In August 2017 wildfires ravaged the Pacific Northwest, funneling enormous clouds of smoke into the sky. As the soot amassed, lifting toward the stratosphere, scientists realized they were observing the first possible test of nuclear winter theory.

“Nature did the experiment for us,” says Alan Robock, a climate scientist and co-author on a new paper published in Science who’s been studying nuclear winter since the 1980s. The 1.1 million acres burning across the Northern U.S. and Canada spawned a pyrocumulonimbus cloud. Imagine the massive, dark, powerful clouds that come with a thunderstorm—then add fire and smoke. These mega-clouds produce treacherous storms while simultaneously funneling smoke and aerosols up into the earth’s stratosphere. And in this case, researchers were able to use satellites to track its effects over the course of 8 months.

Originally the smoke settled around 7.5 miles above ground in what’s called the upper troposphere, floating above where most of our weather happens. But then the smoke began to “self-loft.” The black carbon (better known as soot) within the cloud absorbed radiation from the sun and heated particles became more buoyant. As a result, the whole thing rose up and up into the stratosphere. In just two months the smoke went from 7.5 to 14 miles above ground.

Previous work on nuclear winter—the idea that a nuclear war would result in enough smoke to impede sunlight, lower temperatures, and alter the world’s weather—predicted smoke could rapidly rise with the help of solar energy, says Pengfei Yu, lead author on the study and climate scientist at Jinan University in China. But this is the first time it’s ever been clearly demonstrated. Self-lofting is pivotal to the theory of nuclear winter, because the smoke rising into the stratosphere is what allows it to have lasting, detrimental effects. Normally, rain rinses smoke particulates out of the sky within a few days or weeks, but above the troposphere there’s no precipitation. Without rain, mega-clouds can theoretically remain in the upper stratosphere for years.

In the case of nuclear winter, the idea is that enormous amounts of smoke would self-loft into the stratosphere and spread out on the wind, creating a sun-blocking layer around much of the earth. Without rain, the smokey envelope could persist for years, causing cool, dry conditions that would disrupt food production. War between just two countries could ostensibly cause starvation around the world.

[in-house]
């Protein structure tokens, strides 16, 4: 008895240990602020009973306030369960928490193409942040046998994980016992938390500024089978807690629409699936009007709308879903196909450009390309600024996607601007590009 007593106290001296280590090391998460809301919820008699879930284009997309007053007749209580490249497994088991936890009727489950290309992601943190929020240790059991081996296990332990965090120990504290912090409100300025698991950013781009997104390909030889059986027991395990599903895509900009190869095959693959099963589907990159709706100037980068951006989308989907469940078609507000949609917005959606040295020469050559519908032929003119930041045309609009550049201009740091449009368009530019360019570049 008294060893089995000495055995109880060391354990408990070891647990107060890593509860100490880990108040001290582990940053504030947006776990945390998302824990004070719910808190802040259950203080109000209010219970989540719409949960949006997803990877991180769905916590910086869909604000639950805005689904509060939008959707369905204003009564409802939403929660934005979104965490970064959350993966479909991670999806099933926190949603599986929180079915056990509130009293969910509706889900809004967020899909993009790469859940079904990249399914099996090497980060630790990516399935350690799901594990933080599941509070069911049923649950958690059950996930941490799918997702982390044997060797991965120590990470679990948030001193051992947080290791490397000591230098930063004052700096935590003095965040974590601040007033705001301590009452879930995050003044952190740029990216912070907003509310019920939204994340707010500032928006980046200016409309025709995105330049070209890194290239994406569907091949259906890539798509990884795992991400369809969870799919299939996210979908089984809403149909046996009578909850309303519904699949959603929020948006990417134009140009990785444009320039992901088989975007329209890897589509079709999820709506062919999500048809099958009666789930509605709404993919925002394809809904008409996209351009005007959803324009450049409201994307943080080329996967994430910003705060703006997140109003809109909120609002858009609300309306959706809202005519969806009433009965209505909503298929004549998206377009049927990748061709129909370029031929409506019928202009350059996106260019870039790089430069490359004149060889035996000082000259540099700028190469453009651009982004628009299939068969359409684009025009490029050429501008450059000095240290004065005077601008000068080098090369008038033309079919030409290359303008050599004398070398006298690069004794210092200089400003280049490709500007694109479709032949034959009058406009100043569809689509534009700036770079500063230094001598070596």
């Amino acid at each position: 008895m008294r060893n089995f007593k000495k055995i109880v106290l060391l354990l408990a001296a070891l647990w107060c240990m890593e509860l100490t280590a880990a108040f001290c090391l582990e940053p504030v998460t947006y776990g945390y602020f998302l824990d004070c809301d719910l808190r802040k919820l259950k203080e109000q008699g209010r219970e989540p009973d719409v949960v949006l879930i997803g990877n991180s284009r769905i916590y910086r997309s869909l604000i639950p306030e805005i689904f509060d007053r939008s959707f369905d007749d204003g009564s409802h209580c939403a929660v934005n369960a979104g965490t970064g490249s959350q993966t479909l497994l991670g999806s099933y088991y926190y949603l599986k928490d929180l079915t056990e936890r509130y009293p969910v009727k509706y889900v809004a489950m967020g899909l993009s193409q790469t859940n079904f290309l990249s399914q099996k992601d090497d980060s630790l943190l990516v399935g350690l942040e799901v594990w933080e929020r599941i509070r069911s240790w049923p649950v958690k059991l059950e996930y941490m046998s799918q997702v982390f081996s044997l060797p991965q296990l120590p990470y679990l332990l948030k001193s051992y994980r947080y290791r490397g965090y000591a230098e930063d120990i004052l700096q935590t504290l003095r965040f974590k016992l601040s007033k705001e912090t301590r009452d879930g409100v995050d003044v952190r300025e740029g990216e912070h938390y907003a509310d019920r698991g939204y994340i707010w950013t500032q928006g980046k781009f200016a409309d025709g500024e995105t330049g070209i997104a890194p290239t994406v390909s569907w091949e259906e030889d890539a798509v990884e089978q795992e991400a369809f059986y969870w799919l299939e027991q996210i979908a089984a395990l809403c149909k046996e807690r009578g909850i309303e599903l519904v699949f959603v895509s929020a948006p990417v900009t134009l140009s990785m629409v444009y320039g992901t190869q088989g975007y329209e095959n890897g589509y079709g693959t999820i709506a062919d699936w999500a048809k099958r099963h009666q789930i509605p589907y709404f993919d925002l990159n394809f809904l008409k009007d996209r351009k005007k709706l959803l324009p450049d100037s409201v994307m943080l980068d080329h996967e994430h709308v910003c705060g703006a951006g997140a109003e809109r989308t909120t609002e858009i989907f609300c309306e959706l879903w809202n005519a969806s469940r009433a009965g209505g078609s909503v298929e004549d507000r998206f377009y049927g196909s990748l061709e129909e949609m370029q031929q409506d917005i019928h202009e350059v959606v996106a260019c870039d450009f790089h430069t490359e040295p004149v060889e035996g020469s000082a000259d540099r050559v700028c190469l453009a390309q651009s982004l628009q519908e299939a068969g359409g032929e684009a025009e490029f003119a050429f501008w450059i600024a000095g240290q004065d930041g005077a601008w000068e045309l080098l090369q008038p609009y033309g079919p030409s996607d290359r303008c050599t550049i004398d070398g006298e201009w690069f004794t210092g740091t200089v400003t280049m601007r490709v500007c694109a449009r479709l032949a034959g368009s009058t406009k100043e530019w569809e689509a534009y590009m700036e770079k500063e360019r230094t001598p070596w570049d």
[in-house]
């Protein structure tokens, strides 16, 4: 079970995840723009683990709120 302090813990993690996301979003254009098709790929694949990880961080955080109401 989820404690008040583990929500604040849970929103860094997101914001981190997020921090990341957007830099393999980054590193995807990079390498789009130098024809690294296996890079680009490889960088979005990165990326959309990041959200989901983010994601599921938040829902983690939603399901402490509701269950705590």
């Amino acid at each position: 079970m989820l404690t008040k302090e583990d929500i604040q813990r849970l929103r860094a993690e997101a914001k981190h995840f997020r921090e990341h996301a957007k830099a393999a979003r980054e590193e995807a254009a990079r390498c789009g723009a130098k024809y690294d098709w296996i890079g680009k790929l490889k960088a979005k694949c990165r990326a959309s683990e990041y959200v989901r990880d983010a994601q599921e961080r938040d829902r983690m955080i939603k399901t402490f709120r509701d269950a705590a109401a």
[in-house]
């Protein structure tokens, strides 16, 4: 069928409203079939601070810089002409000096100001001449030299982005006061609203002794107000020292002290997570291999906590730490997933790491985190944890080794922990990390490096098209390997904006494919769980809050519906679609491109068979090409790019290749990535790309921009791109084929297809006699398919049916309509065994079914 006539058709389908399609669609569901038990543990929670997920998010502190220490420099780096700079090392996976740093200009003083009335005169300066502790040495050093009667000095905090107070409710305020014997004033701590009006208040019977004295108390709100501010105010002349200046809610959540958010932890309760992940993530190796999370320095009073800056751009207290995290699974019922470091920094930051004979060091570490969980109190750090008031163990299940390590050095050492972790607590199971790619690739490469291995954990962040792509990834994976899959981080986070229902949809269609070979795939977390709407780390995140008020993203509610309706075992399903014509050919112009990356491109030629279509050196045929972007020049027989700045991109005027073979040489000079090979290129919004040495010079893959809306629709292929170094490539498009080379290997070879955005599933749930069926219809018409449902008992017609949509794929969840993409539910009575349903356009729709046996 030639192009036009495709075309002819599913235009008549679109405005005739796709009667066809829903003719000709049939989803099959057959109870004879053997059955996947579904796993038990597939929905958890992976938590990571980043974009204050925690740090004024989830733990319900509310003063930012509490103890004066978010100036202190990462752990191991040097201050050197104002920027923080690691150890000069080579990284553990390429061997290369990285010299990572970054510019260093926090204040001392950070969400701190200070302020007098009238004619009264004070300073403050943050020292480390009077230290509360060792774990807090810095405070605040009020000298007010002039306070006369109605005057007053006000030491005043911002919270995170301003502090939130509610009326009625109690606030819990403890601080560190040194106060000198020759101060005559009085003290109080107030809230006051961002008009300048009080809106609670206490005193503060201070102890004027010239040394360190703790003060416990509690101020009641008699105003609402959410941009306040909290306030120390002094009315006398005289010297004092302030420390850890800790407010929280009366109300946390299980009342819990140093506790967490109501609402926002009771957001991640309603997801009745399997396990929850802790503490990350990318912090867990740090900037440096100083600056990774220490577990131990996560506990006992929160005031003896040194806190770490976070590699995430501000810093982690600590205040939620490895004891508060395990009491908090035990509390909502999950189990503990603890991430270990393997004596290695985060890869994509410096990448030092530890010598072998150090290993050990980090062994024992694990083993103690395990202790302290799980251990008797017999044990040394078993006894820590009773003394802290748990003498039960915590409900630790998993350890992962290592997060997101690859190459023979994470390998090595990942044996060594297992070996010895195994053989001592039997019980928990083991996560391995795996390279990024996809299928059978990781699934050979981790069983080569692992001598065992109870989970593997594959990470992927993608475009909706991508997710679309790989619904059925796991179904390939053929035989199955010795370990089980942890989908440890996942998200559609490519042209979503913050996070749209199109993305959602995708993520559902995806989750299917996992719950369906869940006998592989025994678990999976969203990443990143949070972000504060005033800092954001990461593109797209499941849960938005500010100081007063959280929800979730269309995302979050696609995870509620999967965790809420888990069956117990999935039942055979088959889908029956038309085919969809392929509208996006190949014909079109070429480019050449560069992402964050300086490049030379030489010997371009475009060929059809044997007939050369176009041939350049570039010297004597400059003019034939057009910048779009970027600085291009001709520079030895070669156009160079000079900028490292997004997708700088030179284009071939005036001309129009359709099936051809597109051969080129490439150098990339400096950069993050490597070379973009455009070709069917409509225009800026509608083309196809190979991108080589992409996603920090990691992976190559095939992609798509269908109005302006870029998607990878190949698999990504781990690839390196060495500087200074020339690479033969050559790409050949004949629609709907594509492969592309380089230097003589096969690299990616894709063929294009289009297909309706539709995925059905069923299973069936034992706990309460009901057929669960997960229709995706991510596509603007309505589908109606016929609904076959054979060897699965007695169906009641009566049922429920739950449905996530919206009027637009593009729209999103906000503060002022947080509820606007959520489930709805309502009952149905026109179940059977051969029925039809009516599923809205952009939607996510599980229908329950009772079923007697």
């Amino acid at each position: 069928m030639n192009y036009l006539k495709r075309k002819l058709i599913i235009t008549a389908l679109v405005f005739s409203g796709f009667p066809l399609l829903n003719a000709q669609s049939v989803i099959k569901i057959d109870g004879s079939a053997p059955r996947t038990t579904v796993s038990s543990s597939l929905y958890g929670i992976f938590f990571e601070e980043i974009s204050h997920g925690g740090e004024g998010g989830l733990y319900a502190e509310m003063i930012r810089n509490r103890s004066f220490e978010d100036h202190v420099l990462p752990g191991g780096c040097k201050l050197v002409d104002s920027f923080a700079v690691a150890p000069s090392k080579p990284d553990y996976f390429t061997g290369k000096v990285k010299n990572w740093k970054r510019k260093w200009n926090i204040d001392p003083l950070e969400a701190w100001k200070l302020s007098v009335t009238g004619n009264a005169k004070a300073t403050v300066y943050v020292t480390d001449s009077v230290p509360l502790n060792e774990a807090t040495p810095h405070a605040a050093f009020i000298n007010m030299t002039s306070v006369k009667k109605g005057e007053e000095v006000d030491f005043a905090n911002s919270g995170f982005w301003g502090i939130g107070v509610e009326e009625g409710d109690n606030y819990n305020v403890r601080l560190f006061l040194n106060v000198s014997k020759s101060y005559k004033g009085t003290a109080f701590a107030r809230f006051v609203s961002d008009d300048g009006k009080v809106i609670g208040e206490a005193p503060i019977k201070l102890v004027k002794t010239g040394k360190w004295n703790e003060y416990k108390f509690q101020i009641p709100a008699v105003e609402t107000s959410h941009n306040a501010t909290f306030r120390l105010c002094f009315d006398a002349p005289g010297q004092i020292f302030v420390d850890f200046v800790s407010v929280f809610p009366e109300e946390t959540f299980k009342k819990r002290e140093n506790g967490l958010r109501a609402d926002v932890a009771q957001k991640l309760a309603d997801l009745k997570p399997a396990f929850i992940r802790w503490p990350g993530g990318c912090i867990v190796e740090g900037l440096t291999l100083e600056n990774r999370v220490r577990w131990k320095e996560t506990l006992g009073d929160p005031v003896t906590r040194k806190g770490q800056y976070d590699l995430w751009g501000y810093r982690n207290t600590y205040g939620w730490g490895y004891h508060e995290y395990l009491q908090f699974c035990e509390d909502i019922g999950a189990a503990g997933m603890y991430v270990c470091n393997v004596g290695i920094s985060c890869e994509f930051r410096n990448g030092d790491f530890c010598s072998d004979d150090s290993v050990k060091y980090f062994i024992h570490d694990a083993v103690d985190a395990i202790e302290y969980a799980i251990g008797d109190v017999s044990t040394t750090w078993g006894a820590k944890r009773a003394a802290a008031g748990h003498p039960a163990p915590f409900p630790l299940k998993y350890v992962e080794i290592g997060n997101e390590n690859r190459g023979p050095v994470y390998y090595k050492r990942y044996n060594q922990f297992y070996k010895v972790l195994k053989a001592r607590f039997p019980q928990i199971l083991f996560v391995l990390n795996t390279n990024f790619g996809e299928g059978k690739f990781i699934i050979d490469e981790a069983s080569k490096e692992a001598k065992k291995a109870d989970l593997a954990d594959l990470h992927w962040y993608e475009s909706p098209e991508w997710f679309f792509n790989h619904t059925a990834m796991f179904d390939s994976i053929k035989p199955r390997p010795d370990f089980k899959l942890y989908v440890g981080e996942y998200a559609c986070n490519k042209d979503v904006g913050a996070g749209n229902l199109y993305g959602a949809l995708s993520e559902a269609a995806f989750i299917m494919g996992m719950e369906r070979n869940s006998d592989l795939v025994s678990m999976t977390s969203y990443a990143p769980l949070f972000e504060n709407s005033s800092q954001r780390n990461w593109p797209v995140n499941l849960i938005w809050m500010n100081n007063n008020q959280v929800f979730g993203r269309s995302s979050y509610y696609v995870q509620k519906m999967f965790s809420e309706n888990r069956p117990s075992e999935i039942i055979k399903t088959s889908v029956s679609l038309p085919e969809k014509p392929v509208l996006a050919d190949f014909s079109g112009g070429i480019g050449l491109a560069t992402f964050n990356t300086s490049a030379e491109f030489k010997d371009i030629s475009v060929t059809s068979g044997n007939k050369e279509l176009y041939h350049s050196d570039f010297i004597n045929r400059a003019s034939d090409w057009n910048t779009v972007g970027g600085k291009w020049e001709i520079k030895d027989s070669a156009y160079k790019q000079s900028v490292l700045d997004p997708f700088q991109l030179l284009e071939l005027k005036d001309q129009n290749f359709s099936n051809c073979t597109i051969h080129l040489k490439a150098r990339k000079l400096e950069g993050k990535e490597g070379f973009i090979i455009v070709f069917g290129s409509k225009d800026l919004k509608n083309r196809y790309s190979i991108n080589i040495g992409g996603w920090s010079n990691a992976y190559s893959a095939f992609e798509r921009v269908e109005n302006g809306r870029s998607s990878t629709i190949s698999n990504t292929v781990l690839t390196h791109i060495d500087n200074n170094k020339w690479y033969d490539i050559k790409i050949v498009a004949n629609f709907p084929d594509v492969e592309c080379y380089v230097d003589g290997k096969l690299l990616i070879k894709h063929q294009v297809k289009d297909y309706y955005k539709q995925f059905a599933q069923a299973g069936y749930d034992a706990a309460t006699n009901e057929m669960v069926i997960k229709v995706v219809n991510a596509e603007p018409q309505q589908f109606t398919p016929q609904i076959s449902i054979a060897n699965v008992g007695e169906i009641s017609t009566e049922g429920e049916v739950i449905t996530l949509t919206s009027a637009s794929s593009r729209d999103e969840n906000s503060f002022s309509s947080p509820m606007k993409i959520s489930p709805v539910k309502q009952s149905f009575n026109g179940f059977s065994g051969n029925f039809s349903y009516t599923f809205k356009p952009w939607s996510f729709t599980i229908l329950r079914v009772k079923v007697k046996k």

The mega-cloud from the wildfire smoke took a few weeks to reach the stratosphere, but once there it moved around the earth for more than eight months. This was around 40 percent shorter than the lifetime the researchers had originally calculated. They hadn’t expected the highly reactive oxygen molecules in the atmosphere to degrade the cloud, Robock says.

The study tracked the cloud’s behavior and composition, but the smoke plume was too small to measure or validate climate effects. “The wildfire smoke injection is [around] 10,000 times smaller than a nuclear war,” Yu says. Nuclear winter would be the result of entire cities’ worth of infrastructure and plastic burning, which would produce more soot than burning trees can. The 2017 wildfire injected 300,000 tons of soot into the atmosphere, but a war between India and Pakistan could produce 15 million tons, and the U.S. and Russia could produce the 150 million, according to estimates from Robock’s previous research. Still, this new information can help validate and improve existing nuclear conflict climate models.

In the peak of the Cold War, research from U.S. and Soviet scientists made it clear that a nuclear attack was not an isolated event, but a destructive chain reaction. There are now nine countries that possess nuclear warheads, most of which are much more powerful than bombs the U.S. detonated over Hiroshima 74 years ago, says Robock. And increased friction between the two largest arsenals, the U.S. and Russia, has led journalists and scientists to nervously reiterate the mutually assured destruction of nuclear winter. Robock hopes his team’s research will serve as a reminder of the potential consequences. “Hopefully this work is helpful in making the world more peaceful,” he says.